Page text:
Cadavatar’s success as a charity fundraiser was largely due to its strong financial support from sponsors Douglass Hanly Moir Pathology and the University of Sydney Union. Sydney Medical School, Investec, The Doctors’ Health Fund and MDA National also contributed generously to the revue. Final sponsorship totalled over $20,000, covering the majority of the production cost.

The students hope to see their successors in 2011 achieve even greater success. If you have suggestions for next year’s revue, especially with regard to potential sponsors, please contact Cadavatar’s producer, . Please also contact Benjamin if you are interested in purchasing a DVD of the show, which will be available soon.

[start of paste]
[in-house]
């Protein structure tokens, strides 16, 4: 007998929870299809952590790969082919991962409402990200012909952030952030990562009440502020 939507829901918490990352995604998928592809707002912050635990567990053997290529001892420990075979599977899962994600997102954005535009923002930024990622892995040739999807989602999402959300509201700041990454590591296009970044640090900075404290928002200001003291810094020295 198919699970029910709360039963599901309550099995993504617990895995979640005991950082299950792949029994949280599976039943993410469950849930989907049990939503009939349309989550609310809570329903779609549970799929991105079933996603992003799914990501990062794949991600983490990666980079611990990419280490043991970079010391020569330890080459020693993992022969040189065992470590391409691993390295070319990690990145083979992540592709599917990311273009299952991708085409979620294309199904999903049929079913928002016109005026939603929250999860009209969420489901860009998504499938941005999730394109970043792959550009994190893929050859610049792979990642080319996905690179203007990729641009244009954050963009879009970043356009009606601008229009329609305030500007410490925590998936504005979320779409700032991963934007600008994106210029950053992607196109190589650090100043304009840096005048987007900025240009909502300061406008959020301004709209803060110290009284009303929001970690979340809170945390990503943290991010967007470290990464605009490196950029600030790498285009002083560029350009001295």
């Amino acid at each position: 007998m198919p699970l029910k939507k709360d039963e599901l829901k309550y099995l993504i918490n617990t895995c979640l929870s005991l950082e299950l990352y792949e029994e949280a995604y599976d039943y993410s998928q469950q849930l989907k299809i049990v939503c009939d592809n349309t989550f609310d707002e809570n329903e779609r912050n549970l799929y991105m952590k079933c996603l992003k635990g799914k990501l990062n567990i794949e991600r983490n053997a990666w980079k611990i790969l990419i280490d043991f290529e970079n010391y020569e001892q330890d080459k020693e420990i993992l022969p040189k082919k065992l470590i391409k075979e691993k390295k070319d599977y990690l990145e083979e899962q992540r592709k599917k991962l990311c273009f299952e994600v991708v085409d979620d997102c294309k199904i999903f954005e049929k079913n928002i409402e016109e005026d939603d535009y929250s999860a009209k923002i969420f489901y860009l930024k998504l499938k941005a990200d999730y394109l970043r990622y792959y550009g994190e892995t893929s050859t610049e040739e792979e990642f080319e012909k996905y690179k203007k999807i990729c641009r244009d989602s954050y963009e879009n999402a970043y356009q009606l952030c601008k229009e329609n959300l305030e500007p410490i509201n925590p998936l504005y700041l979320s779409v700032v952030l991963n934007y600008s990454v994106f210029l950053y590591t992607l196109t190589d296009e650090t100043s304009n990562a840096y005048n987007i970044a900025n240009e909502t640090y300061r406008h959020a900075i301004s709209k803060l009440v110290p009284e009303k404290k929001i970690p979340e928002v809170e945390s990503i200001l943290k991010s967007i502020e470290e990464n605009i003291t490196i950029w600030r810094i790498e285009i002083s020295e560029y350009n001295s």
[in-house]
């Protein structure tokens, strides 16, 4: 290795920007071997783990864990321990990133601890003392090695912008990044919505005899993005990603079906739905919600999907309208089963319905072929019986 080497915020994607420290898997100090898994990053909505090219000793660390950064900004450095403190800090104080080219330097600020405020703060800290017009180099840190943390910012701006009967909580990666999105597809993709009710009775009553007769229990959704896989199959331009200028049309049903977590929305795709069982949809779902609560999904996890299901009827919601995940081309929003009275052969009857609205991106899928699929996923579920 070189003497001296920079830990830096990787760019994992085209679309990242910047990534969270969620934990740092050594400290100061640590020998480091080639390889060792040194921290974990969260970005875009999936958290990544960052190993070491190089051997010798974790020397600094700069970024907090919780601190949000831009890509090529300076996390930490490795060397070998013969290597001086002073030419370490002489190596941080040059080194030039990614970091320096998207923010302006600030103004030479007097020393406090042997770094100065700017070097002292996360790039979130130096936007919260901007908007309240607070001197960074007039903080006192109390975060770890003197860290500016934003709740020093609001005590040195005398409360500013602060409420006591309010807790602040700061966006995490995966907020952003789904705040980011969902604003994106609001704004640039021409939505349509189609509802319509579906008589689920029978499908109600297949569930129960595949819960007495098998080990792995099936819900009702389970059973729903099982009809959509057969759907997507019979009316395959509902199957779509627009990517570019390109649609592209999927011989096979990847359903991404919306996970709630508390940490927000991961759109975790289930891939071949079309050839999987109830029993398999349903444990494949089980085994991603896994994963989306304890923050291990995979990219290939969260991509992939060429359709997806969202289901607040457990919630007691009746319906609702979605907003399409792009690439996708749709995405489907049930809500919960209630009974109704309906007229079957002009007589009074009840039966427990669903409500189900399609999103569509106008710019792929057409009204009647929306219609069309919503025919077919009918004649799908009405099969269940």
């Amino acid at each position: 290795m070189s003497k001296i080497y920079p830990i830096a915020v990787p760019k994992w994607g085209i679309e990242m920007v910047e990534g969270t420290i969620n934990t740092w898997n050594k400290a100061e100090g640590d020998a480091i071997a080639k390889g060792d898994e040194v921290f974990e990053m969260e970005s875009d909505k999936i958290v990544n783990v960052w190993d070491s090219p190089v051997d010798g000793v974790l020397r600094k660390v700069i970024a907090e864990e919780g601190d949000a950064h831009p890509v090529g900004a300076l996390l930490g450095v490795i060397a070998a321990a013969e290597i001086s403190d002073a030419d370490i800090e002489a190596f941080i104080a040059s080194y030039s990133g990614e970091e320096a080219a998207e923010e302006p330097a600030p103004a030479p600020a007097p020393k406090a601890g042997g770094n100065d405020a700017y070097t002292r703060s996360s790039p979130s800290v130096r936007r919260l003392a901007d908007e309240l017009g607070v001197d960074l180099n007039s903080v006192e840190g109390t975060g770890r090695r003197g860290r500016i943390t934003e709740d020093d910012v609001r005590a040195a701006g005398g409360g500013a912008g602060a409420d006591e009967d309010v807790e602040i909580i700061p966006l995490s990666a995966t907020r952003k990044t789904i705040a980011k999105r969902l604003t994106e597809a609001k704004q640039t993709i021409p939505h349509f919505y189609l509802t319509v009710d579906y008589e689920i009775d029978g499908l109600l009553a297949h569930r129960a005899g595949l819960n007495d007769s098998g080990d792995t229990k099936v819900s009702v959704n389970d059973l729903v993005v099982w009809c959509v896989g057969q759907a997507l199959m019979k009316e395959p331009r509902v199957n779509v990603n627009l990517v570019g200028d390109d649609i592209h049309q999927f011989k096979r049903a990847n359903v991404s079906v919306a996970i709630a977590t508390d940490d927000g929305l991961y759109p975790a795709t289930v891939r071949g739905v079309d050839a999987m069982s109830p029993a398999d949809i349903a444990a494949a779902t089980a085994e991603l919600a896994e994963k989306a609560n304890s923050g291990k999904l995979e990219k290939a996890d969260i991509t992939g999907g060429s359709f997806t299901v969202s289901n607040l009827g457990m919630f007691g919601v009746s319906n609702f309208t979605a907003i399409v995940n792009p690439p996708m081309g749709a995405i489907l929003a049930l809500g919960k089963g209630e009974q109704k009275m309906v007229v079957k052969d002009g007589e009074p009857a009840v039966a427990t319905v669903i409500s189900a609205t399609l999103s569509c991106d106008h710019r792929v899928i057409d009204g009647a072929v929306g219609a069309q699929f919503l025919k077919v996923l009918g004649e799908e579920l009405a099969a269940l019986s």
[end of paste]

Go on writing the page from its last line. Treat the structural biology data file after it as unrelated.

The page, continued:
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If you would like to contribute to this newsletter, or have any feedback, please contact Claire Bridgman

Sydney Medical School - Northern

Phone: 02 9926 4678
Email: claire.bridgman@sydney.edu.au
Web: http://sydney.edu.au/medicine/northern